Present situation and future potential of cassava in India
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Edison, S.. 2001. Present situation and future potential of cassava in India . In: Howeler, Reinhardt H.; Tan, Swee Lian (eds.). Cassava's potential in Asia in the 21st Century: Present situation and future research and development needs: Proceedings of the sixth Regional workshop, held in Ho Chi Minh City, Vietnam, Feb. 21-25, 2000 . Centro Internacional de Agricultura Tropical (CIAT), Cassava Office for Asia, Cali, CO. p. 61-70.
Permanent link to cite or share this item: https://hdl.handle.net/10568/82424
External link to download this item: http://ciat-library.ciat.cgiar.org/Articulos_Ciat/Digital/SB123.E9C.2_An_exchange_of_experiences_from_South_and_South_East_Asia.pdf#page=540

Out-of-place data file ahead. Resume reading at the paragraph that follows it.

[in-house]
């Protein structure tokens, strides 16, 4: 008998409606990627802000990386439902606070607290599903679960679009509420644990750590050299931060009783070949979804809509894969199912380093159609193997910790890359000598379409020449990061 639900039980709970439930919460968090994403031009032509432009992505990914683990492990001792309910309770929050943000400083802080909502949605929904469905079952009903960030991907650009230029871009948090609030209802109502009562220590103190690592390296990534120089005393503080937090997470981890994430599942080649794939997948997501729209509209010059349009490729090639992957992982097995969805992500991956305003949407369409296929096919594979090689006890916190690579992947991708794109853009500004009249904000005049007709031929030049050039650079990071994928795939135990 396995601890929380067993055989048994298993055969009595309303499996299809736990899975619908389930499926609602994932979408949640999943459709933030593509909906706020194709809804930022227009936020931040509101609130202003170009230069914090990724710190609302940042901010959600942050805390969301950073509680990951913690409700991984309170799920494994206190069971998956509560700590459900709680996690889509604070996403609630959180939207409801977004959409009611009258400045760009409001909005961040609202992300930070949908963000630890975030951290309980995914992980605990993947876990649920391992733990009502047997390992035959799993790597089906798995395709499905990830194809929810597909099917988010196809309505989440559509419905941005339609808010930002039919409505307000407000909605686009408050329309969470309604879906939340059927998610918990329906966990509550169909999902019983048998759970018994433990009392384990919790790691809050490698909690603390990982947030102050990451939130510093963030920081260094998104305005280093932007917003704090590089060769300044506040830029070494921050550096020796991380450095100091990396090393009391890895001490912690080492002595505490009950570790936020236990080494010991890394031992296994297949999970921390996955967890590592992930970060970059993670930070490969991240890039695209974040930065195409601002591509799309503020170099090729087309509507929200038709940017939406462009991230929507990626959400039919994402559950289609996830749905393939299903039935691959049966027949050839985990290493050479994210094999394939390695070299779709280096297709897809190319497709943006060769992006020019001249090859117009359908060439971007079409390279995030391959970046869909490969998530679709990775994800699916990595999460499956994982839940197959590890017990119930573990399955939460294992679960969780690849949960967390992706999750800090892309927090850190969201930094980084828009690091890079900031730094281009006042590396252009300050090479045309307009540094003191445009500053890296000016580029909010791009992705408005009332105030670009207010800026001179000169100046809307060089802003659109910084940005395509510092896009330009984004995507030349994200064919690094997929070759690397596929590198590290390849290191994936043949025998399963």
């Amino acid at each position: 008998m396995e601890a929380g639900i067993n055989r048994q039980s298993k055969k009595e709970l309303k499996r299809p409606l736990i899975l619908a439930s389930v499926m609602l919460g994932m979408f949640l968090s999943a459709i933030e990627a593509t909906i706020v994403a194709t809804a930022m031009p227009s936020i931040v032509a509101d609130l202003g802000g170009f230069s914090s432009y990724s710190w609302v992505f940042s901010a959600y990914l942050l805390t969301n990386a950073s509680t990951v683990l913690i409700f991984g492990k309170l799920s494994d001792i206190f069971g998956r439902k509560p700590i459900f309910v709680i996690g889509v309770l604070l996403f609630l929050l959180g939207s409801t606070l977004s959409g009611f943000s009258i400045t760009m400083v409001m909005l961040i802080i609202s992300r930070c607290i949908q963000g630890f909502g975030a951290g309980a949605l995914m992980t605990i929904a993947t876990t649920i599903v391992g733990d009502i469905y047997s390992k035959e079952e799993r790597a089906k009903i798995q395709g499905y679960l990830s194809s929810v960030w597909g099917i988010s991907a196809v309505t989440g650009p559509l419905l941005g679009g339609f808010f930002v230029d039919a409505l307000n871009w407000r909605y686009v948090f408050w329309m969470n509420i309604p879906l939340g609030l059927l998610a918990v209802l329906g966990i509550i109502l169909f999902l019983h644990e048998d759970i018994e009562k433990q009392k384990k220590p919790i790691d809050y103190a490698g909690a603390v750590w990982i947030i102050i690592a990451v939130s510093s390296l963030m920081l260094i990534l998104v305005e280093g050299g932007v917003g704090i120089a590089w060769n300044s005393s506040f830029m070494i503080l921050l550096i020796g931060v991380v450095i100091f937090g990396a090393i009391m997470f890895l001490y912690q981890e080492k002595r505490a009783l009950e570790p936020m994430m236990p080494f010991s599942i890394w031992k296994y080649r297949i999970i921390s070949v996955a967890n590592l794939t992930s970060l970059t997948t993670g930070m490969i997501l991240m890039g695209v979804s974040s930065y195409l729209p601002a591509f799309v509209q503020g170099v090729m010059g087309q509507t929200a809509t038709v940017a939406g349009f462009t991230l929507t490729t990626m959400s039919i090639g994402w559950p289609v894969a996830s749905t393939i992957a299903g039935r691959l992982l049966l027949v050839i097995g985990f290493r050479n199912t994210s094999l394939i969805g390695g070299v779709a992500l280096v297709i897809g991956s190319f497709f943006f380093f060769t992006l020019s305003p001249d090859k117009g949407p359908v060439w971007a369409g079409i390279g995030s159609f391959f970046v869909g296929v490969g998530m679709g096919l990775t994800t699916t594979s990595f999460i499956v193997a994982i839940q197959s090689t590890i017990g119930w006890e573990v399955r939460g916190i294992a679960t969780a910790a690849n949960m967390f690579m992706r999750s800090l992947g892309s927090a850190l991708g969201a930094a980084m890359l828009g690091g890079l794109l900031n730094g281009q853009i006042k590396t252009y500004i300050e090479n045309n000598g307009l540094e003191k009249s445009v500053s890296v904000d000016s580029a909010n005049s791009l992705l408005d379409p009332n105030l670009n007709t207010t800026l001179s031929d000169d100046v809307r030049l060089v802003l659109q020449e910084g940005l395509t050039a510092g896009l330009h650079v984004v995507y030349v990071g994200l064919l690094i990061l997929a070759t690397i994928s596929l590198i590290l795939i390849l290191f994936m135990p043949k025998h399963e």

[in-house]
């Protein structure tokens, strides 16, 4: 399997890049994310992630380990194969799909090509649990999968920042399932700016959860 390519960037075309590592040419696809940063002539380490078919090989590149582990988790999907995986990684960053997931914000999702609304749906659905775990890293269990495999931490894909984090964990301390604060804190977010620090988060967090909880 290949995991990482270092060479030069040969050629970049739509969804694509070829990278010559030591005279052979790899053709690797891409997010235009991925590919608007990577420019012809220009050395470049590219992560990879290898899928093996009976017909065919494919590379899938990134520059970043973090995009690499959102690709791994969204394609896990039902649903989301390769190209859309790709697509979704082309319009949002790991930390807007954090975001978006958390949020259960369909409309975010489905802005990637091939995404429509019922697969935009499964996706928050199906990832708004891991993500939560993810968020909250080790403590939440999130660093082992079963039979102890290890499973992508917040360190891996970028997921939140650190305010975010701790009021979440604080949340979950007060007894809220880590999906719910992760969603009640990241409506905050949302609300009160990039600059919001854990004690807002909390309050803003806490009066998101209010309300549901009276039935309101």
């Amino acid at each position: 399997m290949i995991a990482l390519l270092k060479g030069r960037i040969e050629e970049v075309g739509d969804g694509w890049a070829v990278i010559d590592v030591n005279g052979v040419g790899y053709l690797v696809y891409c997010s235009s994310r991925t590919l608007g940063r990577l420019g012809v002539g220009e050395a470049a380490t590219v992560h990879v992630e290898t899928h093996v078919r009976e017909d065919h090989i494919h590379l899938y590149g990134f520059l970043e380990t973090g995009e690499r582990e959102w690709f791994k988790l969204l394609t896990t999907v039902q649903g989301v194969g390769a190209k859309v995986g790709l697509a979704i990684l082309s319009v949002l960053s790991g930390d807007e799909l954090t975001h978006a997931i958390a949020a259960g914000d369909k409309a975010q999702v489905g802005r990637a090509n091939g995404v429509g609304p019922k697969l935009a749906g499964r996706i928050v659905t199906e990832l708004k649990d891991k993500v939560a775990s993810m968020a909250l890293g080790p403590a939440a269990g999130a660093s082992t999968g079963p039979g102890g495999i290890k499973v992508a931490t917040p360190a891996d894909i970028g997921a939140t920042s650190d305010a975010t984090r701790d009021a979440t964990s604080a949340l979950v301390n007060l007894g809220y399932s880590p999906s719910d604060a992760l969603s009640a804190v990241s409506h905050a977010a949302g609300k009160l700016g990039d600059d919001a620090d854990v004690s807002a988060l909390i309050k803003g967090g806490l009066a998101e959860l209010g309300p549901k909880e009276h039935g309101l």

Cassava (Manihot esculenta Crantz.) is cultivated in India in about thirteen states (out of 32 states and union territories) with major production in the South Indian states of Kerala (142,000 ha) and Tamil Nadu (65,700 ha). It is now a major industrial crop in Tamil Nadu and is also gaining importance in Andhra Pradesh. The area and production trends of cassava in India and the major constraints to cassava production are highlighted in this paper. The emerging trends in cassava production, like the true cassava seed program, organic manuring, mycorrhizal technology, etc., and the strategy adopted in India to contain cassava mosaic disease, are briefly discussed. The efforts made to popularize high yielding varieties in traditional areas, and to expand cassava cultivation to non-traditional areas where the poverty stricken rural people make up a major share of the population, are also detailed. The transfer of cassava production technology is done through specific outreach programs of the Institute, namely the Lab-to-Land Programme, Institute Village Linkage Programme and Farmers Seminars. A special program, called “Testing and popularising cassava varieties”, is currently undertaken in Tamil Nadu. The production and processing technologies are also transferred through consultancies, as in the case of Project Uptech (in Andhra Pradesh … 21,000 ha of cassava), in which a partnership is established with the State Bank of India. The technological advancement made in the field of cassava utilization and the diversified value-added products that can be made from cassava are described. Realizing the industrial importance cassava is likely to attain in the next 20 years, priorities for future development have been identified. While attempting to augment internal demand by developing and marketing value-added products and increasing the use of cassava in poultry and fish feeds, opportunities for export markets need also to be explored. Some of the imminent problems faced by the cassava starch industry, and efforts being made to address these issues, are narrated. The need for setting up rural agro-enterprises based on cassava as well as organized marketing channels for the roots to ensure a reasonable income for producers, human resource development through international collaboration, the role of participatory research in solving farmers’ problems, etc. are also discussed.
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